Under the new expense policy, board members will pay meal and lodging expenses out-of-pocket, then seek reimbursement from the district. Board president Eubanks said the newly crafted policy will limit board members to four taxpayer-funded meals per month.

Eubanks said none of the board member meal purchases made before or after the Jan. 22 vote violated board rules or laws. No credit card purchases have been made since April, he said. “The cards are done,” he said. “No one is using them. They are completely in our past.”

Carolyn Boston and Patricia Eubanks declined requests for interviews. In a statement on their behalf, a school spokeswoman said the meal and room service expenses during out-of-town travel were justified. “Often times the host hotel is in the downtown area within walking distance of a narrow selection of restaurants,” the statement said. “In some cases, board members attend all-day professional development and board members use what is most convenient for them; therefore, dine in their room. It’s important to note that the Board was in compliance with the allowable daily meal expense according to the new reimbursement policy.”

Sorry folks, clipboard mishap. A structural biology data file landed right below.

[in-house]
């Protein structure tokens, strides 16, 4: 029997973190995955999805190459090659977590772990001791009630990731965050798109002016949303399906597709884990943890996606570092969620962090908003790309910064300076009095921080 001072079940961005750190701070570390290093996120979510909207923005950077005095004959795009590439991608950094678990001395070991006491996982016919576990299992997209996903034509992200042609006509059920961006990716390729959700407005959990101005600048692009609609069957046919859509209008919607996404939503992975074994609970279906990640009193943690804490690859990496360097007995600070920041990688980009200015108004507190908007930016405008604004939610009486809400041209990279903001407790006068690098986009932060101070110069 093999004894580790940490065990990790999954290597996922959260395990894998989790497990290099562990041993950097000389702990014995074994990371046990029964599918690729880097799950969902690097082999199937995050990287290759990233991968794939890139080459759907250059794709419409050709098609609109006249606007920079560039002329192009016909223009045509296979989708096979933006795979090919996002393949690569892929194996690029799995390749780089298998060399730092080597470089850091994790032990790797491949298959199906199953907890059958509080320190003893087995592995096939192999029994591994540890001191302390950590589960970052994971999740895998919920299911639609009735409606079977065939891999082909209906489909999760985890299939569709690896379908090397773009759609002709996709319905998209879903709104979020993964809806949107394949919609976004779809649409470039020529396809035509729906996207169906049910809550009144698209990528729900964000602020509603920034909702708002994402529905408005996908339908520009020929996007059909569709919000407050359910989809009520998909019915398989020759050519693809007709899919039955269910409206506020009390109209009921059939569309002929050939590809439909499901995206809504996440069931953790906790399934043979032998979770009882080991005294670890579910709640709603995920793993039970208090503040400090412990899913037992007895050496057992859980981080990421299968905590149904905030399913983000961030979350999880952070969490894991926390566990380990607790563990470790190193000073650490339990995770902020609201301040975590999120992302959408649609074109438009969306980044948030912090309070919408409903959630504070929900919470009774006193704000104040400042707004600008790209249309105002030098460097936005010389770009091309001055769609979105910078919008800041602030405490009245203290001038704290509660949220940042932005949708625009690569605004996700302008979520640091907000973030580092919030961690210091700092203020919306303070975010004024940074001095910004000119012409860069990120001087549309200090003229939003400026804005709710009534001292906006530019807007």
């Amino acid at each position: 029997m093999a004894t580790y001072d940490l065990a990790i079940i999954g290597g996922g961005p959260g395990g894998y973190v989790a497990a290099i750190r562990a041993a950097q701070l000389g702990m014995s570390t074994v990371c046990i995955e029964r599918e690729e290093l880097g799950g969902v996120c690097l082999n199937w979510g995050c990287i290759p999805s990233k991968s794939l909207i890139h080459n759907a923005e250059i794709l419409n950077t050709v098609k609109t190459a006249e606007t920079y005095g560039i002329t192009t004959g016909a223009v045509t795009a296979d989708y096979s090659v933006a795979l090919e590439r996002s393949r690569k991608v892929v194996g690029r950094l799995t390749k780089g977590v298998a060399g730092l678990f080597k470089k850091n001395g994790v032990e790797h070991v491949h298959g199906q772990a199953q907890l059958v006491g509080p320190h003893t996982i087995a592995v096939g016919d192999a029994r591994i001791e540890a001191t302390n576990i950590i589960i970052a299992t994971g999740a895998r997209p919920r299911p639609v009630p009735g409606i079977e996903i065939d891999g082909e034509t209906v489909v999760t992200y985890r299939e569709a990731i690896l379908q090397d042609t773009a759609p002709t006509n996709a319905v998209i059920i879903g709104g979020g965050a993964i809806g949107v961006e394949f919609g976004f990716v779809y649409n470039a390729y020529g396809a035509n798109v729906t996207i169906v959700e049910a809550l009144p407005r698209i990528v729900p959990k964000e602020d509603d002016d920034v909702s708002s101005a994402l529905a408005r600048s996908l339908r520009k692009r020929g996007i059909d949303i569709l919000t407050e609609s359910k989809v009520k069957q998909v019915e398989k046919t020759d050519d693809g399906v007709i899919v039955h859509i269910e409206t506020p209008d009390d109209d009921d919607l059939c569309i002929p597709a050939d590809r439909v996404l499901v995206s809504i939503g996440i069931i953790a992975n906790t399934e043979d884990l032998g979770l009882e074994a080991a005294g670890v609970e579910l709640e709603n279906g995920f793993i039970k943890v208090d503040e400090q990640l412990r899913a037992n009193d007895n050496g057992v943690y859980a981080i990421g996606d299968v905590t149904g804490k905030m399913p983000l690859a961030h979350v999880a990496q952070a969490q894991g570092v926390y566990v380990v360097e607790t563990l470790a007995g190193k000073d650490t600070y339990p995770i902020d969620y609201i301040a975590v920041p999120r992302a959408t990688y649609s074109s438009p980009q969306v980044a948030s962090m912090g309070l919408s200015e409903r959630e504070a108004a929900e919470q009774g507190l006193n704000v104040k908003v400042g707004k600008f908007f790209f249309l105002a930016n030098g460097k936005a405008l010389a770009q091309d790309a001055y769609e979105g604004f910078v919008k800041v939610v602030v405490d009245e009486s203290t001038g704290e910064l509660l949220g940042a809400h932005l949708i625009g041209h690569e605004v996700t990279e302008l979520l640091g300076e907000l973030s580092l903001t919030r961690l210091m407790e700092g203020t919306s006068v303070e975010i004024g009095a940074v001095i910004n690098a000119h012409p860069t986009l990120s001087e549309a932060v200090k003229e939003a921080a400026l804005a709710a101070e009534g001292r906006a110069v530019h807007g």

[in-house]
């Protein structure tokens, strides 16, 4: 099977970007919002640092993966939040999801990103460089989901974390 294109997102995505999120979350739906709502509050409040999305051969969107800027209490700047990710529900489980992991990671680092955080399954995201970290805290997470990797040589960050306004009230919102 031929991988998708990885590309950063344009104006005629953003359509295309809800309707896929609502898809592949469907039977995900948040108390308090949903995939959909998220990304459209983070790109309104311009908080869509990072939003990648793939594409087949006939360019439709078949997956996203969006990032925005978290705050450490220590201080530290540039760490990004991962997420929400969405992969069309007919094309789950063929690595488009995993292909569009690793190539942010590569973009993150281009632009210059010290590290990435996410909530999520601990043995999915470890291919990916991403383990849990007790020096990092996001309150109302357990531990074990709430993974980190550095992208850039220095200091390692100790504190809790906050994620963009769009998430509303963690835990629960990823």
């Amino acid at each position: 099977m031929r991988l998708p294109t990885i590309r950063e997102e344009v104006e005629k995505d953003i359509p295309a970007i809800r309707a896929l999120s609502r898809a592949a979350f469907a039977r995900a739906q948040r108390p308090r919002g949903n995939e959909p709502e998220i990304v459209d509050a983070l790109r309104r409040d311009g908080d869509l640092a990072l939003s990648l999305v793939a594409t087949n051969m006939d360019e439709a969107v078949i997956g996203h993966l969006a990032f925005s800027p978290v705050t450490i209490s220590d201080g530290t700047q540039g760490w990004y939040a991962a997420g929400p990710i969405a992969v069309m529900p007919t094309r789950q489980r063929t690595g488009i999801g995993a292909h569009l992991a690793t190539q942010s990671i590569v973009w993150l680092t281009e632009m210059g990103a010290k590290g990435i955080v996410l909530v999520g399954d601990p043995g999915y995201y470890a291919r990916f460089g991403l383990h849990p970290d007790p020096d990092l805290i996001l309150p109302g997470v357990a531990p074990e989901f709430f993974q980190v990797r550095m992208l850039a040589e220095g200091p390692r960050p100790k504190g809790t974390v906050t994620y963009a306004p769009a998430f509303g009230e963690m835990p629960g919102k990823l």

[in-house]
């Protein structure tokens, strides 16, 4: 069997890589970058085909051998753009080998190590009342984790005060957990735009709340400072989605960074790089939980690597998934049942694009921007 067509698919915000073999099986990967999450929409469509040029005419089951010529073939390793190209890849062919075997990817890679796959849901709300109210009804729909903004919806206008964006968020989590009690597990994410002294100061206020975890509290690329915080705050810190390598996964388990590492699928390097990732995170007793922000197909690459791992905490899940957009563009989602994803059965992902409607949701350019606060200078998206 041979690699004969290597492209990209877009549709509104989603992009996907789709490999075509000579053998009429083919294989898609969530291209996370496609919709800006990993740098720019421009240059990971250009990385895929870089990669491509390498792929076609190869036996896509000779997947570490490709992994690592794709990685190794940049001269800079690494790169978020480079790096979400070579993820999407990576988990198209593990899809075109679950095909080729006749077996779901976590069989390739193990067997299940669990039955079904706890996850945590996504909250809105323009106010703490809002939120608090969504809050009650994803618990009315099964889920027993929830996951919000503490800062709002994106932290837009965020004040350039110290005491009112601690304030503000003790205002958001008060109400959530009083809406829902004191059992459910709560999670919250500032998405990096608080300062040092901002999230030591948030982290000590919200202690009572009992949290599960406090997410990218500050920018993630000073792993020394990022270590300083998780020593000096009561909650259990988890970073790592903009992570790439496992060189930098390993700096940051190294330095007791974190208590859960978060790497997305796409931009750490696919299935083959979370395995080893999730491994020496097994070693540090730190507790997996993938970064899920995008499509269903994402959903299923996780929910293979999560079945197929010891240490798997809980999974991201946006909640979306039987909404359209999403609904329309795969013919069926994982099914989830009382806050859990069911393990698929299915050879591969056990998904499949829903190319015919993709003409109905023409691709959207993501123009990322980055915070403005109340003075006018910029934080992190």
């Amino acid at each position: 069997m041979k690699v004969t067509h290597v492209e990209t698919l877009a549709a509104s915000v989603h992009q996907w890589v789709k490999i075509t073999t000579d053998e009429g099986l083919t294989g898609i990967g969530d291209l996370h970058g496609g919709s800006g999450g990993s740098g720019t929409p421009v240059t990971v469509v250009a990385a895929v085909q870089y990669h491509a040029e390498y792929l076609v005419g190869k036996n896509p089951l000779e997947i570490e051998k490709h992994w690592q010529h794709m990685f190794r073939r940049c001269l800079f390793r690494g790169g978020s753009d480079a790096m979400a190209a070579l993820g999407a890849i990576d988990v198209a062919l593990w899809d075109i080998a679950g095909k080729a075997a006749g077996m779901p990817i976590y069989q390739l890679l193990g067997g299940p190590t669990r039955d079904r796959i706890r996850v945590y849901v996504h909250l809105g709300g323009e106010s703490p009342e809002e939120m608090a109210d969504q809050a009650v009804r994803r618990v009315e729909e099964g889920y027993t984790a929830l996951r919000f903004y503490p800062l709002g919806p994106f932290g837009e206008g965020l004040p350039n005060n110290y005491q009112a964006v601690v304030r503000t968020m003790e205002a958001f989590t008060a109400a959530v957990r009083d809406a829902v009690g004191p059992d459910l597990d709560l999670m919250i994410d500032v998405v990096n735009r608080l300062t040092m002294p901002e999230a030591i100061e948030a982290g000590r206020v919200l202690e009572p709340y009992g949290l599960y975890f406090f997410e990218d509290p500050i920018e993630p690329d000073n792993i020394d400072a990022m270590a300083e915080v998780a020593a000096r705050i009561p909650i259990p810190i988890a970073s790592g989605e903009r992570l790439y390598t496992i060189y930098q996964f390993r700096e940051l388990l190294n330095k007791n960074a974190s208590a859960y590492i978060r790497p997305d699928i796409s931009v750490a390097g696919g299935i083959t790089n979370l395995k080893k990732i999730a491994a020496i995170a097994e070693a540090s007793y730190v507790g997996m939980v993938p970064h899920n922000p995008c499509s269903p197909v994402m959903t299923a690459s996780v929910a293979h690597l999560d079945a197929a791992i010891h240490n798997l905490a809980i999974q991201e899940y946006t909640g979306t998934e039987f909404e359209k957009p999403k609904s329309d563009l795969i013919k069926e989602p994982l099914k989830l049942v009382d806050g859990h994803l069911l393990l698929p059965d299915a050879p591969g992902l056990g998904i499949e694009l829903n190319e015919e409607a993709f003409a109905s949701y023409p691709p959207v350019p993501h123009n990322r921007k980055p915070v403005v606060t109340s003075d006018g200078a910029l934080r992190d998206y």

via NBC4


Taking a swipe at the credit card cloud in Prince George’s.

School board decision to nix charge accounts was long overdue


PGCPS Sasscer – System HQ

Elected officials’ use of credit cards has been like bad plumbing: every time Prince Georgians thought the problem was fixed, another leak seemed to pop up.

Many remember the audit of the Prince George’s County school board in 2000, when lax accounting and widespread abuse of expense accounts were revealed. Questions surfaced about some board members charging items that did not appear to be related to their board duties, overspending and using funds for items that could be considered campaign related.

Then, in 2006, The Washington Post identified credit card violations by then-county executive Jack Johnson and a few council members. In some cases, officials were late reimbursing — or failed to reimburse all together — the county for personal expenses they charged.